Note that the list of generators may contain zero vectors.

**Comparisons of Row Spaces**

:`V`=`W`-

returns`true`

if the two row spaces`V`,`W`are equal as sets, and`false`

otherwise.

:`V`<`W`-

returns`true`

if the row space`V`is smaller than the row space`W`, and`false`

otherwise. The first criteria of this ordering are the comparison of the fields and the dimensions, row spaces over the same field and of same dimension are compared by comparison of the reversed canonical bases (see CanonicalBasis).

**Arithmetic Operations for Row Spaces**

:`V`+`W`-

returns the sum of the row spaces`V`and`W`, that is, the row space generated by`V`and`W`. This is computed using the Zassenhaus algorithm.

:`V`/`U`-

returns the quotient space of`V`modulo its subspace`U`(see Quotient Spaces).

gap> v:= GF(2)^2; v.name:= "v";; RowSpace( GF(2), [ [ Z(2)^0, 0*Z(2) ], [ 0*Z(2), Z(2)^0 ] ] ) gap> s:= Subspace( v, [ [ 1, 1 ] * Z(2) ] ); Subspace( v, [ [ Z(2)^0, Z(2)^0 ] ] ) gap> t:= Subspace( v, [ [ 0, 1 ] * Z(2) ] ); Subspace( v, [ [ 0*Z(2), Z(2)^0 ] ] ) gap> s = t; false gap> s < t; false gap> t < s; true gap> u:= s+t; Subspace( v, [ [ Z(2)^0, Z(2)^0 ], [ 0*Z(2), Z(2)^0 ] ] ) gap> u = v; true gap> f:= u / s; Subspace( v, [ [ Z(2)^0, Z(2)^0 ], [ 0*Z(2), Z(2)^0 ] ] ) / [ [ Z(2)^0, Z(2)^0 ] ]

The following functions are overlaid in the operations record of row spaces.

The **set theoretic functions**

`Closure`

, `Elements`

, `Intersection`

, `Random`

, `Size`

.

`Intersection(`

:`V`,`W`)-

returns the intersection of the two row spaces`V`and`W`that is computed using the Zassenhaus algorithm.

The **vector space specific functions**

`Base(`

:`V`)-

returns the list of vectors of the canonical basis of the row space`V`(see CanonicalBasis).

`Cosets(`

:`V`,`U`)-

returns the list of cosets of the subspace`U`in`V`, as does`Elements(`

.`V`/`U`)

`Dimension(`

:`V`)-

returns the dimension of the row space. For this, a basis of the space is computed if not yet known.

`Zero(`

:`V`)-

More about Row Spaces).

`IsRowSpace( `

`obj` )

returns `true`

if `obj`, which can be an object of arbitrary
type, is a row space and `false`

otherwise.

gap> v:= GF(2) ^ 2; RowSpace( GF(2), [ [ Z(2)^0, 0*Z(2) ], [ 0*Z(2), Z(2)^0 ] ] ) gap> IsRowSpace( v ); true gap> IsRowSpace( v / [ v.generators[1] ] ); false

`Subspace( `

`V`, `gens` )

returns the subspace of the row space `V` that is generated by the vectors
in the list `gens`.

gap> v:= GF(3)^2; v.name:= "v";; RowSpace( GF(3), [ [ Z(3)^0, 0*Z(3) ], [ 0*Z(3), Z(3)^0 ] ] ) gap> s:= Subspace( v, [ [ 1, -1 ] *Z(3)^0 ] ); Subspace( v, [ [ Z(3)^0, Z(3) ] ] )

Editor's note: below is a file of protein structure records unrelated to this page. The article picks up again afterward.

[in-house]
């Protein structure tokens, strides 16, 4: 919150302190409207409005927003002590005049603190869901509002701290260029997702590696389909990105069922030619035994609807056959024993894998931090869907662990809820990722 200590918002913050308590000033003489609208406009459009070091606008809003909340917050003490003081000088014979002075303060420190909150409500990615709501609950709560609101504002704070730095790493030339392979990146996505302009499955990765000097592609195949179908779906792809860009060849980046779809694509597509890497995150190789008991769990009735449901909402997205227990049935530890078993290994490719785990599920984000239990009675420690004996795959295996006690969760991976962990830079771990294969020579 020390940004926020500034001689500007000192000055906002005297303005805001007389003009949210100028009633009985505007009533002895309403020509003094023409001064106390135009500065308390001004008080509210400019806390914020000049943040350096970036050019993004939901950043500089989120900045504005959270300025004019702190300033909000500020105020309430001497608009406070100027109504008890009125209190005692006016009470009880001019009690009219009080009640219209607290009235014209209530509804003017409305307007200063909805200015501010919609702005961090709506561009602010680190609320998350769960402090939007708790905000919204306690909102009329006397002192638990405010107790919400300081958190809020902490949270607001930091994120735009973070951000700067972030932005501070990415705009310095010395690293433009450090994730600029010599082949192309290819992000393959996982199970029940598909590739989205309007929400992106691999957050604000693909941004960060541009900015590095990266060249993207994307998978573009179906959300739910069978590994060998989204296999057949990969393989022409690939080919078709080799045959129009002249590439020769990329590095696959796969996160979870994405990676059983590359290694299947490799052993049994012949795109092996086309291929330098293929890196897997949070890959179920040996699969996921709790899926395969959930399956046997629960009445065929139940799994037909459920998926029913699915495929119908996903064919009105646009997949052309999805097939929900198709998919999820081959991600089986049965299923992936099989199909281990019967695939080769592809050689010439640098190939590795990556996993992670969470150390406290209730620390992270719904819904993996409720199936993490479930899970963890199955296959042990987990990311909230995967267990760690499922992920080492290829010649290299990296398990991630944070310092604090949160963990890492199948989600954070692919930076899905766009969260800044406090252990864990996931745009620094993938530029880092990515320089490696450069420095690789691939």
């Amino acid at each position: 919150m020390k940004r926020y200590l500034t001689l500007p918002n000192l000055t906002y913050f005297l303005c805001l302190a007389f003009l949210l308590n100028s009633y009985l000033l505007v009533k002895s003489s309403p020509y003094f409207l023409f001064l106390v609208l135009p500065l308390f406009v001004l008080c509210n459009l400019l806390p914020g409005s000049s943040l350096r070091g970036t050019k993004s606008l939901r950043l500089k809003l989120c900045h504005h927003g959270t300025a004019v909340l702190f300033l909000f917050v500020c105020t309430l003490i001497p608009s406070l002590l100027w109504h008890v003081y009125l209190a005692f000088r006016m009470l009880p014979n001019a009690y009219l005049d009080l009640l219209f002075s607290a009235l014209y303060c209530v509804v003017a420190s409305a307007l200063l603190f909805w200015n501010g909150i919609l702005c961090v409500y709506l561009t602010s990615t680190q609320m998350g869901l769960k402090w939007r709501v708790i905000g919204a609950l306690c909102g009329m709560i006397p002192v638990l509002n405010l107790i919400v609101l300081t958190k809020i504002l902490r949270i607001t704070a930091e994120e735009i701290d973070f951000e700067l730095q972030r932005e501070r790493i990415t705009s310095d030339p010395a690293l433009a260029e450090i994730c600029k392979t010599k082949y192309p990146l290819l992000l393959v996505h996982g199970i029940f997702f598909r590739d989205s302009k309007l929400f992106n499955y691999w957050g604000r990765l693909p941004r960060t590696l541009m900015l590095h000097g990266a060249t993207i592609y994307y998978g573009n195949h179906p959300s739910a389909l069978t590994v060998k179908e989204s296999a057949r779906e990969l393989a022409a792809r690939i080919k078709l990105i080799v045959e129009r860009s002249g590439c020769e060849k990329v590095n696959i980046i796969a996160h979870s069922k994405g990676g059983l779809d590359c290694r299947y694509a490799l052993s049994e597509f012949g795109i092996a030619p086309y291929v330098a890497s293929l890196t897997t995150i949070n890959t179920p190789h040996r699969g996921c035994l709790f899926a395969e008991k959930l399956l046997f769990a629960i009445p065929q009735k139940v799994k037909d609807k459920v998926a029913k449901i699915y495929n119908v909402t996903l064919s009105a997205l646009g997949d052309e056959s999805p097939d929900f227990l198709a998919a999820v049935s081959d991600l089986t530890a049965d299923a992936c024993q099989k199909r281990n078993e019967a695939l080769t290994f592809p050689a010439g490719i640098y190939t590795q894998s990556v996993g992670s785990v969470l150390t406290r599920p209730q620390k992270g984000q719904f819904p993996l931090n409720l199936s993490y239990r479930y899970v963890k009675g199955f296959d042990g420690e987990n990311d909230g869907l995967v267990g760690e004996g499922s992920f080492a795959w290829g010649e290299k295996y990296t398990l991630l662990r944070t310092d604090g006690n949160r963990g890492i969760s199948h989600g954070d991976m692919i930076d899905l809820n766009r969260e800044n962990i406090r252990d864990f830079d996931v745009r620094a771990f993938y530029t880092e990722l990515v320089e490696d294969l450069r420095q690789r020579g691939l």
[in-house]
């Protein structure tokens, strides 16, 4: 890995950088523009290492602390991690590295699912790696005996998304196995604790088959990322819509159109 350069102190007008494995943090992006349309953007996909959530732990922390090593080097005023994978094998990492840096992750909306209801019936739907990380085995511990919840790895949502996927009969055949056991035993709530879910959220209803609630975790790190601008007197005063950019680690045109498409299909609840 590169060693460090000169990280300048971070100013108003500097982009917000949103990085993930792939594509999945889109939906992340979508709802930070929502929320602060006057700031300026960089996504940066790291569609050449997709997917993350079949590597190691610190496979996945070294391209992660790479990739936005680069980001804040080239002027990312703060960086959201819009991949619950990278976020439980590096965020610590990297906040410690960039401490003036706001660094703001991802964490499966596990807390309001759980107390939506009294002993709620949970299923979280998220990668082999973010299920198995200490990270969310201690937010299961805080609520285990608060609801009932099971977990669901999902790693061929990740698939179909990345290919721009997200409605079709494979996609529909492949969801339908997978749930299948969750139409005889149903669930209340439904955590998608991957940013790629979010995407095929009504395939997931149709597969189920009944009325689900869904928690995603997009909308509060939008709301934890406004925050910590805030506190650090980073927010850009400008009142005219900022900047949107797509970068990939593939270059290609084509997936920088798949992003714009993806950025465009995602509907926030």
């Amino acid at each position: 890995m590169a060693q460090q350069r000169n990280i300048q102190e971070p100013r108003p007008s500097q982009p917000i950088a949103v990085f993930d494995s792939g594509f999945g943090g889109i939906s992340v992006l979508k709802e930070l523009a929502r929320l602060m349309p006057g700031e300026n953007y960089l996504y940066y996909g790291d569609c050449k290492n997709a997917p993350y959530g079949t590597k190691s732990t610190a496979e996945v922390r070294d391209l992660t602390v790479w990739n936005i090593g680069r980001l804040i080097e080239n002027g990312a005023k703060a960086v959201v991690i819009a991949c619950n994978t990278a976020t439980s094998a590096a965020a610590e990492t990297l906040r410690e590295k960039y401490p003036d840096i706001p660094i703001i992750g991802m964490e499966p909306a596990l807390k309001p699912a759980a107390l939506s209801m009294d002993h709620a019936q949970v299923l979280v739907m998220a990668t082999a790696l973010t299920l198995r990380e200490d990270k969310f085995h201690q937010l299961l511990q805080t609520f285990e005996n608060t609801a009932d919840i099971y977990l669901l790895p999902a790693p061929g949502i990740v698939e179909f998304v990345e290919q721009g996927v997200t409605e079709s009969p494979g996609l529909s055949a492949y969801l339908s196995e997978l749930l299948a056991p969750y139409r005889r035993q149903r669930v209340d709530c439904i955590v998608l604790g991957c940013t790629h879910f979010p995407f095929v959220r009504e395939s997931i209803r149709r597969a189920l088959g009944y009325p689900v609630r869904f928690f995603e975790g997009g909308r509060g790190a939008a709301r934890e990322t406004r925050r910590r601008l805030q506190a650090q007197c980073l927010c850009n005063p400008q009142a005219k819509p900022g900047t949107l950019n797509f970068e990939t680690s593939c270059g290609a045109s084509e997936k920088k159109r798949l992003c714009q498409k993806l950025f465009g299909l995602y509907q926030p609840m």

`AsSubspace( `

`V` ,`U` )

returns the row space `U`, viewed as a subspace of the rows space `V`.
For that, `V` must be a parent space.

gap> v:= GF(2)^2; v.name:="v";; RowSpace( GF(2), [ [ Z(2)^0, 0*Z(2) ], [ 0*Z(2), Z(2)^0 ] ] ) gap> u:= RowSpace( GF(2), [ [ 1, 1 ] * Z(2) ] ); RowSpace( GF(2), [ [ Z(2)^0, Z(2)^0 ] ] ) gap> w:= AsSubspace( v, u ); Subspace( v, [ [ Z(2)^0, Z(2)^0 ] ] ) gap> w = u; true

`AsSpace( `

`U` )

returns the subspace `U` as a parent space.

gap> v:= GF(2)^2; v.name:="v";; RowSpace( GF(2), [ [ Z(2)^0, 0*Z(2) ], [ 0*Z(2), Z(2)^0 ] ] ) gap> u:= Subspace( v, [ [ 1, 1 ] * Z(2) ] ); Subspace( v, [ [ Z(2)^0, Z(2)^0 ] ] ) gap> w:= AsSpace( u ); RowSpace( GF(2), [ [ Z(2)^0, Z(2)^0 ] ] ) gap> w = u; true

`NormedVectors( `

`V` )

returns the set of those vectors in the row space `V` for that the first
nonzero entry is the identity of the underlying field.

gap> v:= GF(3)^2; RowSpace( GF(3), [ [ Z(3)^0, 0*Z(3) ], [ 0*Z(3), Z(3)^0 ] ] ) gap> NormedVectors( v ); [ [ 0*Z(3), Z(3)^0 ], [ Z(3)^0, 0*Z(3) ], [ Z(3)^0, Z(3)^0 ], [ Z(3)^0, Z(3) ] ]

`Coefficients( `

`B`, `v` )

returns the coefficients vector of the vector `v` with respect to the
basis `B` (see Row Space Bases) of the vector space *V*,
if `v` is an element of *V*. Otherwise `false`

is returned.

gap> v:= GF(3)^2; v.name:= "v";; RowSpace( GF(3), [ [ Z(3)^0, 0*Z(3) ], [ 0*Z(3), Z(3)^0 ] ] ) gap> b:= Basis( v ); Basis( v, [ [ Z(3)^0, 0*Z(3) ], [ 0*Z(3), Z(3)^0 ] ] ) gap> Coefficients( b, [ Z(3), Z(3) ] ); [ Z(3), Z(3) ] gap> Coefficients( b, [ Z(3), Z(3)^2 ] ); [ Z(3), Z(3)^0 ]

`SiftedVector( `

`B`, `v` )

returns the residuum of the vector `v` with respect to the basis `B` of
the vector space *V*. The exact meaning of this depends on the special
properties of `B`.

But in general this residuum is obtained on subtracting appropriate
multiples of basis vectors, and `v` is contained in *V* if and only if
`SiftedVector( `

is the zero vector of `B`, `v` )*V*.

gap> v:= GF(3)^2; v.name:= "v";; RowSpace( GF(3), [ [ Z(3)^0, 0*Z(3) ], [ 0*Z(3), Z(3)^0 ] ] ) gap> s:= Subspace( v, [ [ 1, -1 ] *Z(3)^0 ] ); s.name:= "s";; Subspace( v, [ [ Z(3)^0, Z(3) ] ] ) gap> b:= Basis(s); SemiEchelonBasis( s, [ [ Z(3)^0, Z(3) ] ] ) gap> SiftedVector( b, [ Z(3), 0*Z(3) ] ); [ 0*Z(3), Z(3) ]

`Basis( `

`V` )

`Basis( `

`V`, `vectors` )

`Basis( `

returns a basis of the row space `V` )`V`. If the component

or `V`.canonicalBasis

was bound before the first
call to `V`.semiEchelonBasis`Basis`

for `V` then one of these bases is returned. Otherwise a